Fourth Quarter 2018: Numbers of Jobs Continue to Increase SteadilyJuly 9, 2019 Oregon’s employers reported a total of 2,165,760 jobs – 1,896,373 of which were in the private sector – during the fourth quarter of 2018. This continued an upward trend in employment that began in 2010. The median (middle) wage of all non-federal jobs was $20.25 per hour. State government jobs had the highest median wage at $33.97 per hour. The information industry (including the computer industry) had the second-highest median wage at $33.13 per hour. Leisure and hospitality, as usual, had the lowest median wage of all industries at $13.81 per hour. Oregon’s minimum wage ranged from $10.50 per hour to $12.00 per hour depending on the business location.
People interested in jobs data sometimes ask, exactly what counts as a job? When discussing data from wage records such as this article does, a job is the unique combination of a single social security number and a single employer identification number. In other words, it is one person being paid by one employer. People can hold multiple jobs, in which case a single social security number will be paired with multiple employer identification numbers. And, of course, an employer can provide multiple jobs, in which case a single employer identification number will be paired with multiple social security numbers. But each unique pair of social security number and employer identification number is counted as one job.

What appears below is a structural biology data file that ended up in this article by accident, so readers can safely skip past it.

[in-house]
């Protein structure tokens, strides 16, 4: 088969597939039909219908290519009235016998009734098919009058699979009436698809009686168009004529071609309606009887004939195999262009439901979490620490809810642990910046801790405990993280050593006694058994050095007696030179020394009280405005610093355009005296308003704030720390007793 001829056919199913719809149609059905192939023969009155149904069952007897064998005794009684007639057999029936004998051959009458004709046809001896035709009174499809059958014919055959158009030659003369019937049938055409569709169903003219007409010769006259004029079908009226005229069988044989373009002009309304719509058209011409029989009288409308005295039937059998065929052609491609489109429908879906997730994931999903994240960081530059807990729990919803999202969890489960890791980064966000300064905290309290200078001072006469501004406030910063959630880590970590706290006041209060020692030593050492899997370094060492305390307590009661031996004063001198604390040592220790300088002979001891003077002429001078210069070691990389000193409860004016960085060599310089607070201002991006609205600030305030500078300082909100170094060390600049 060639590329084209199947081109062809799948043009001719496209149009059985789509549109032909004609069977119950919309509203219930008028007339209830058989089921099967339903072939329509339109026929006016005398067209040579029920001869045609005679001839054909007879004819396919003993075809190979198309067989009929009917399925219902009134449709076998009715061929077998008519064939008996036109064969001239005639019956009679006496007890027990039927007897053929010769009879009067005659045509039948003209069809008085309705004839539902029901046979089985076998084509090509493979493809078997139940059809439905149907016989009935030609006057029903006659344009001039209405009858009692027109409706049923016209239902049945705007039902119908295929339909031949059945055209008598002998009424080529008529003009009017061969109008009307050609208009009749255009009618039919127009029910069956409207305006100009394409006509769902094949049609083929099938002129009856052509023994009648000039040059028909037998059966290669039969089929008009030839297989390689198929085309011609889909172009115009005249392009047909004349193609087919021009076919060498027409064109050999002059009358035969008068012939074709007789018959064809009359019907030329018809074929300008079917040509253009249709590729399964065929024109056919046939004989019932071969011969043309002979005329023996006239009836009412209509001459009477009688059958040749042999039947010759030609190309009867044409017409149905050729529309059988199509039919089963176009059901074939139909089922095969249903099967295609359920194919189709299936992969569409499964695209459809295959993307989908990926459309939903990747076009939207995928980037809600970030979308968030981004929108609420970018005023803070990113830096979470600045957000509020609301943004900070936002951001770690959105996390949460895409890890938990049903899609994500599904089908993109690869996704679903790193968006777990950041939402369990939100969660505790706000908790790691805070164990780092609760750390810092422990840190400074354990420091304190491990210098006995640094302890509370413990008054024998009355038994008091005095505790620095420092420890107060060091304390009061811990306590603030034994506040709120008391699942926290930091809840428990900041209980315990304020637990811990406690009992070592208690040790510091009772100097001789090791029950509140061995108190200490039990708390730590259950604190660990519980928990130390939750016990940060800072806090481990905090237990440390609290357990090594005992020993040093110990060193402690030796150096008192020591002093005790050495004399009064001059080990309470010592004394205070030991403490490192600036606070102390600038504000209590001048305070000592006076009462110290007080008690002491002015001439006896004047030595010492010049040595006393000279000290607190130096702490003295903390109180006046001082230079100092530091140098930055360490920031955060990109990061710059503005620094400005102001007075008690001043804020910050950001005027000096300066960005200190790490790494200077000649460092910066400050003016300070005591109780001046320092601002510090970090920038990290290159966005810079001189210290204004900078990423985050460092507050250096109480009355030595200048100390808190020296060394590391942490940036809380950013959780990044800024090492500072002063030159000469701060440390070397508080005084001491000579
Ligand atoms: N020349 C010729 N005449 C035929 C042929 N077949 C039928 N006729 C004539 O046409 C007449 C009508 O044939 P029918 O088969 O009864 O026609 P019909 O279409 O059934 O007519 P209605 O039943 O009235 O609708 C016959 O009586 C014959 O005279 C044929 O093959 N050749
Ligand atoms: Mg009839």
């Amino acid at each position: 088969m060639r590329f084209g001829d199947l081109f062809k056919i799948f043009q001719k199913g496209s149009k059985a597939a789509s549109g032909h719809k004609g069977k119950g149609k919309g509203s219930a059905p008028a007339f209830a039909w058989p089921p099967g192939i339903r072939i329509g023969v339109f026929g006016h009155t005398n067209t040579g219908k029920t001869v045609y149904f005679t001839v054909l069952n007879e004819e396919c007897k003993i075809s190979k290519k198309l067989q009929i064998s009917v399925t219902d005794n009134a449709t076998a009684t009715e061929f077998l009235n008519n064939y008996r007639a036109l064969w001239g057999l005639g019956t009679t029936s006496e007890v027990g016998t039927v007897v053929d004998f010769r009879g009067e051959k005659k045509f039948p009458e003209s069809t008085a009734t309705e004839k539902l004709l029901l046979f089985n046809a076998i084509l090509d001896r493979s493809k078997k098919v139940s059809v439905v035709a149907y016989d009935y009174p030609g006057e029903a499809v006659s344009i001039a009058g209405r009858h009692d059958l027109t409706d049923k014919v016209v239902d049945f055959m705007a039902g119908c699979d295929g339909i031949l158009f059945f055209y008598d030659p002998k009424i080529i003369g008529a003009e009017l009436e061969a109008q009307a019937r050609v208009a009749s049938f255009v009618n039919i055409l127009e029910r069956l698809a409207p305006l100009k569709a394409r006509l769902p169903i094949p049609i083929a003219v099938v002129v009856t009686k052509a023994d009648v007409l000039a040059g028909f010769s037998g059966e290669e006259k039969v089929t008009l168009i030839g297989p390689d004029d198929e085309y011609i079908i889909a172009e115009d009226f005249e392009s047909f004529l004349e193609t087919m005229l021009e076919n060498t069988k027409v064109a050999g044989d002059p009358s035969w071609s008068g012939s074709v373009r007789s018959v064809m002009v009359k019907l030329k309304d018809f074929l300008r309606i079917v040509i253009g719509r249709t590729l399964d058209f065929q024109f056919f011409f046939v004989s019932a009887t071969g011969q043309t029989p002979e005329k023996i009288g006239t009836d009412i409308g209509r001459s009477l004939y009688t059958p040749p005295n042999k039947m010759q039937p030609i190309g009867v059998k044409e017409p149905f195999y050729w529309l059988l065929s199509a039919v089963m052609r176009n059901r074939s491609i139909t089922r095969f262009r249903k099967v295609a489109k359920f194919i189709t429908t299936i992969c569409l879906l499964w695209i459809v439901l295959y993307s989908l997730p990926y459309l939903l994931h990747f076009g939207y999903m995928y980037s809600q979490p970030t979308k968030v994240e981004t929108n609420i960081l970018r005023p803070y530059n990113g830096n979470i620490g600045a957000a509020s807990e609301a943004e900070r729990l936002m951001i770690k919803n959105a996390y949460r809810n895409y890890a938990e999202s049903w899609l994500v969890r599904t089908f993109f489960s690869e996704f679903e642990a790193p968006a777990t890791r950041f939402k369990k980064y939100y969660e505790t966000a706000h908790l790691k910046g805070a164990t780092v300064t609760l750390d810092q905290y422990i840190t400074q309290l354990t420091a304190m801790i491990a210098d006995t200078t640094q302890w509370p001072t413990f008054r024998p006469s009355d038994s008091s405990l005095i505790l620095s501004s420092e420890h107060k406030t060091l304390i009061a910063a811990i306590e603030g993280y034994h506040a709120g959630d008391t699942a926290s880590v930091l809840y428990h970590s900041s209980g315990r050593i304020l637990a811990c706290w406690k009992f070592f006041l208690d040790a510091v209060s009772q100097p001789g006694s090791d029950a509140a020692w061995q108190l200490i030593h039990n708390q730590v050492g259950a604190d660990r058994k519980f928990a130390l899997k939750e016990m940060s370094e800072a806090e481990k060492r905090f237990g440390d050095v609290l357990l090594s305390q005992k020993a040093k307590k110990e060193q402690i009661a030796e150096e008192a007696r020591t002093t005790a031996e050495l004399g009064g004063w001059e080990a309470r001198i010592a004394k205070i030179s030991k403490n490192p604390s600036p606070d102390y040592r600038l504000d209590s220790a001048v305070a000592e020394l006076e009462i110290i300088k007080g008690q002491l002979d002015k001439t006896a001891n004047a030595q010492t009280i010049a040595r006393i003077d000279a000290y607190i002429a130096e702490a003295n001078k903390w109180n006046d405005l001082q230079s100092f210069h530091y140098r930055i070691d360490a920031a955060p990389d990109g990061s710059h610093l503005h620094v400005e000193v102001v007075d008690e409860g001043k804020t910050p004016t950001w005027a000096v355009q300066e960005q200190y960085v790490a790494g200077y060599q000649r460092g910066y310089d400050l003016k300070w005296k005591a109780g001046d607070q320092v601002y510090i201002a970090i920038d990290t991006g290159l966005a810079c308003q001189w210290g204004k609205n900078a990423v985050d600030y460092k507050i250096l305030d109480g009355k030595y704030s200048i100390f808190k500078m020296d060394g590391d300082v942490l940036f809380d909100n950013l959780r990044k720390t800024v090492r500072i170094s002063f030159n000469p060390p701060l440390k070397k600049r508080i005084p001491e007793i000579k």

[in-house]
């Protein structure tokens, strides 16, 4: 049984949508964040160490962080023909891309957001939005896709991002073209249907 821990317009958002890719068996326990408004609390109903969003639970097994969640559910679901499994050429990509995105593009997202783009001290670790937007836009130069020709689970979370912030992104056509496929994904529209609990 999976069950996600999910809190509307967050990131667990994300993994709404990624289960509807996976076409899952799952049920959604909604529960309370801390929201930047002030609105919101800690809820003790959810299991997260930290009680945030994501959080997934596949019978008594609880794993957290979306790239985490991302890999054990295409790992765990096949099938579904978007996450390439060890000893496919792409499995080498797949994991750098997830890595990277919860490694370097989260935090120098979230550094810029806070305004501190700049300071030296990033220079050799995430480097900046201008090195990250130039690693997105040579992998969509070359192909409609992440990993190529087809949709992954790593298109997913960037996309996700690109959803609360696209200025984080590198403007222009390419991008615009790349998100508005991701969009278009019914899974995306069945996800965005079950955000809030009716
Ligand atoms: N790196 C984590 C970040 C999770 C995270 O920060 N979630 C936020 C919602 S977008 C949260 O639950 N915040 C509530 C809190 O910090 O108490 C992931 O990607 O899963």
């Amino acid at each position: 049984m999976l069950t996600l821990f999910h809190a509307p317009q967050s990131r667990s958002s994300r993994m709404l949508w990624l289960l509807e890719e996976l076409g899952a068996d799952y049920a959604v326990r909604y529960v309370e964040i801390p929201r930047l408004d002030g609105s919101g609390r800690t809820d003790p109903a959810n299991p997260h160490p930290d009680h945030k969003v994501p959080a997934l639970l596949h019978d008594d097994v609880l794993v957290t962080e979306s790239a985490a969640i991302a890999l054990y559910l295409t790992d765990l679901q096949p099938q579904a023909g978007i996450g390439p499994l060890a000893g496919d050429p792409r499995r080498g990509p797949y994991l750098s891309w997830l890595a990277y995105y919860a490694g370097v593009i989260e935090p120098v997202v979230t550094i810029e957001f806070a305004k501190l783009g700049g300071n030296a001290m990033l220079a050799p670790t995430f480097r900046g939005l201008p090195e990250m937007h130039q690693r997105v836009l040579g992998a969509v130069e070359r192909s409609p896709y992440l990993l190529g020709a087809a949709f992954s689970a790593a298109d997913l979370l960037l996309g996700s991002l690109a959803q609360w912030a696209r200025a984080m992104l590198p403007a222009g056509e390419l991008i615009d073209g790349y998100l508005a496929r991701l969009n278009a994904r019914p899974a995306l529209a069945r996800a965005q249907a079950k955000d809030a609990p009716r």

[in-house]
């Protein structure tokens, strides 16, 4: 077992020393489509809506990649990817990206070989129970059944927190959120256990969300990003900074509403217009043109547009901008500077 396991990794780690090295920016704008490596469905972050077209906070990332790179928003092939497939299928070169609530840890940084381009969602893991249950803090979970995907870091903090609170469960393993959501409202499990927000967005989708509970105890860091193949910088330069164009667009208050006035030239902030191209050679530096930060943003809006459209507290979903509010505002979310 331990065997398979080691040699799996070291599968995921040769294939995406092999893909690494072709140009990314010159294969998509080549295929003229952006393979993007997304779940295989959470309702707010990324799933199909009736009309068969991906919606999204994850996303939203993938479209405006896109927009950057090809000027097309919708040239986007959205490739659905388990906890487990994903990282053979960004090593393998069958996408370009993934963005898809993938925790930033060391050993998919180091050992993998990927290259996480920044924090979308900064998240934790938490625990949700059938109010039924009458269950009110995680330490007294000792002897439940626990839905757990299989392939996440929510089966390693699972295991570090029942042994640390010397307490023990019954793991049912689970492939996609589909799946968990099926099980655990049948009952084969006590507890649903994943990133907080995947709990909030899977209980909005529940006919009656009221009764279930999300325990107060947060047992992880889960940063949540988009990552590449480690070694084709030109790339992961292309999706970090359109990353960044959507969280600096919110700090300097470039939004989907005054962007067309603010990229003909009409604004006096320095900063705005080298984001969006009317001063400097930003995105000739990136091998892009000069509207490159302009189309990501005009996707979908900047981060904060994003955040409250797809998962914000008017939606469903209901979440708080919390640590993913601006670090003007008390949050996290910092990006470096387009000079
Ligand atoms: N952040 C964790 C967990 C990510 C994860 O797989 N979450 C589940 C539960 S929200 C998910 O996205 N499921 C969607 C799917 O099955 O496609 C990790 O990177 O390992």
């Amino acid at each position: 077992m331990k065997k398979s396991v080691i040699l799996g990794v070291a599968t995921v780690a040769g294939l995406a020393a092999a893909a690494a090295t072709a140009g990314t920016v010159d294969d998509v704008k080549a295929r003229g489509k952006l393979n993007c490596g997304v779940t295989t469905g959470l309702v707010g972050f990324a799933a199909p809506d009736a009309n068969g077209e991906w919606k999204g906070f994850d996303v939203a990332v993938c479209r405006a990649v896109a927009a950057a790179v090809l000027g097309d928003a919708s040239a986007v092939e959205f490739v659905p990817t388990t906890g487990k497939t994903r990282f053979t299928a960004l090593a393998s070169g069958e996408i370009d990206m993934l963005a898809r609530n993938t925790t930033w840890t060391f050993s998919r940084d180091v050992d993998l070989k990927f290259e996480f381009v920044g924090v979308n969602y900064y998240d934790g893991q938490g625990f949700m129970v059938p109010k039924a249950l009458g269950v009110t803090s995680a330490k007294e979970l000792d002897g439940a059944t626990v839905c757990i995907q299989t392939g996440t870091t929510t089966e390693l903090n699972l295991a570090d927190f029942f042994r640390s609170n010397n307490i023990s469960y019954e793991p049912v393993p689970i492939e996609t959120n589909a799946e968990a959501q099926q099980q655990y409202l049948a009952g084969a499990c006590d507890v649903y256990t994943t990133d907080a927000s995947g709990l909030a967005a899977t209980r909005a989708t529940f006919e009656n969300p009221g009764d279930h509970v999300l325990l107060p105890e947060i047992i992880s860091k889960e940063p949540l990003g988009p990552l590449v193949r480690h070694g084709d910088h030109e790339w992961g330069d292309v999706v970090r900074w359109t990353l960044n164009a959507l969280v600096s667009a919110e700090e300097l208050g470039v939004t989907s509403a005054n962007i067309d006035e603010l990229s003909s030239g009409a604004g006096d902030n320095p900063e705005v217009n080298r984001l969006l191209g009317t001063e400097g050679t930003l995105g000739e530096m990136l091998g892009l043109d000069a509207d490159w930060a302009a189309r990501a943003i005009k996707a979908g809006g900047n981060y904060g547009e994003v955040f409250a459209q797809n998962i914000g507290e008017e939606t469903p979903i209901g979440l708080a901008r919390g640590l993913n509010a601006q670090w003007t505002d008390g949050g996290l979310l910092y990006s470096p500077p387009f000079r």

During the fourth quarter of 2018, 228,128 people (social security numbers) were paired with multiple employer identification numbers (employers). That’s an awkward way of saying that these people held multiple jobs during the quarter. Because the data cover the entire quarter, it isn’t possible to know how many of these people held their multiple jobs at the same time and how many simply switched one job for another during the quarter. Some people may be doing both because 6,174 people held four or more jobs during the quarter.
To provide better data, this analysis also filters out job records that probably contain errors. Jobs that report zero hours or more than 999 hours (about 77 hours per week) worked in a quarter and jobs that paid less than the federal minimum wage ($7.25 per hour) are excluded. Jobs that paid more than $500 per hour and reported less than 10 work hours during the quarter are also excluded.
Oregon employers must report total wages and hours worked for each employee covered by unemployment insurance. These quarterly records cover more than two million individuals employed in the state but don’t include roughly 280,000 self-employed workers. Past quarterly wage reports are available in the Oregonians @ Work box at www.QualityInfo.org/pubs.